Then there is the multi-tasker: They are on their phones while the talks are going on and staring unseeing at the simulcast screens. They are making deals to buy this company or get that funding. They are driven by a different passion: to beat the odds. The multi-tasker is hedging his bets, no VC or marketer actually invests in only one company, because her job is to see both potential success and the many risks involved in supporting those passion-driven entrepreneurs.
Each needs the other type both to create the story and then to help tell it to a broader community.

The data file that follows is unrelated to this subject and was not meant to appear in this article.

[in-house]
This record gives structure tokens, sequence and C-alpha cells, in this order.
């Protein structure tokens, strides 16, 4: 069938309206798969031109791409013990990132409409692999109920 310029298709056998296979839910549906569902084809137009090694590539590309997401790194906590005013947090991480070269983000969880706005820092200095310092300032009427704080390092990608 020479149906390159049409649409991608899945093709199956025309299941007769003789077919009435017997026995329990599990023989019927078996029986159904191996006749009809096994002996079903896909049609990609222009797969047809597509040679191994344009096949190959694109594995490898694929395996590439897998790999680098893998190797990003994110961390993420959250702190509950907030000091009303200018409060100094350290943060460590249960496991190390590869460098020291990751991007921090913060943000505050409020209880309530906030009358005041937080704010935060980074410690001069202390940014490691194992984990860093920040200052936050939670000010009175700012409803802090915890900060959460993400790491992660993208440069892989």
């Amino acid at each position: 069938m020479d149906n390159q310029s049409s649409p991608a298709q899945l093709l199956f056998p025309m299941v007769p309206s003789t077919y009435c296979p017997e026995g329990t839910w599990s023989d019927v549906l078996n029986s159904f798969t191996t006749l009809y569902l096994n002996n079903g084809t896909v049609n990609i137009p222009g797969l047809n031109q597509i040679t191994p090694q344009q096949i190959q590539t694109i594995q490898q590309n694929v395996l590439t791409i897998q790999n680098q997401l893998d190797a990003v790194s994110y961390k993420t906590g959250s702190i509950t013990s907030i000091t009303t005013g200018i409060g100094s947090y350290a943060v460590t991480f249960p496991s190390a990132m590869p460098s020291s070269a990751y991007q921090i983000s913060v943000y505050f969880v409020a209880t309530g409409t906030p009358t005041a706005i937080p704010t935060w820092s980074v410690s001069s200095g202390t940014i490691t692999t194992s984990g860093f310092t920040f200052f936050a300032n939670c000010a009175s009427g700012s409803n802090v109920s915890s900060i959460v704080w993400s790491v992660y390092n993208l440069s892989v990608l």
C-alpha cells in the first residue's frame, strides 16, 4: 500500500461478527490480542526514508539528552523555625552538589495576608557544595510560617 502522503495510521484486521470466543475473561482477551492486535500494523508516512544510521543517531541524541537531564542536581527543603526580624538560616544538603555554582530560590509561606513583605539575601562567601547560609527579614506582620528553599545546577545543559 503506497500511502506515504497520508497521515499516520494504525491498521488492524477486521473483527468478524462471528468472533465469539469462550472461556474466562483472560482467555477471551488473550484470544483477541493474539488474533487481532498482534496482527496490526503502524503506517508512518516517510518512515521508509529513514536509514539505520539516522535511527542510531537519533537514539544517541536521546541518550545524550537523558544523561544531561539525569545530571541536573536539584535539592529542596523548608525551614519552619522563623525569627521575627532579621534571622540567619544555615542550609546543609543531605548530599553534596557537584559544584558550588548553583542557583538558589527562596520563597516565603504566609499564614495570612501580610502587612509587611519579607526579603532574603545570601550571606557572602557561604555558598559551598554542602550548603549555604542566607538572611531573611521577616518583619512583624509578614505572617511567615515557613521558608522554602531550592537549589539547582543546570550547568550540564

I’ve had great opportunities in my career, from director to SVP, and I’ve found that the higher the title, the less connected I am to the work that actually touches people--which at the end of the day is how we change the world. I’ve worked on some amazing brands: Burt’s Bees to Zales, eBay to Nike. But in almost all of those companies’ career tracks, there is that inflection point where you end up spending more time with excel spreadsheets looking for insight than you do with the customers you want to create useful products or services for. And for the love of all things sacred, I am not talking about focus groups.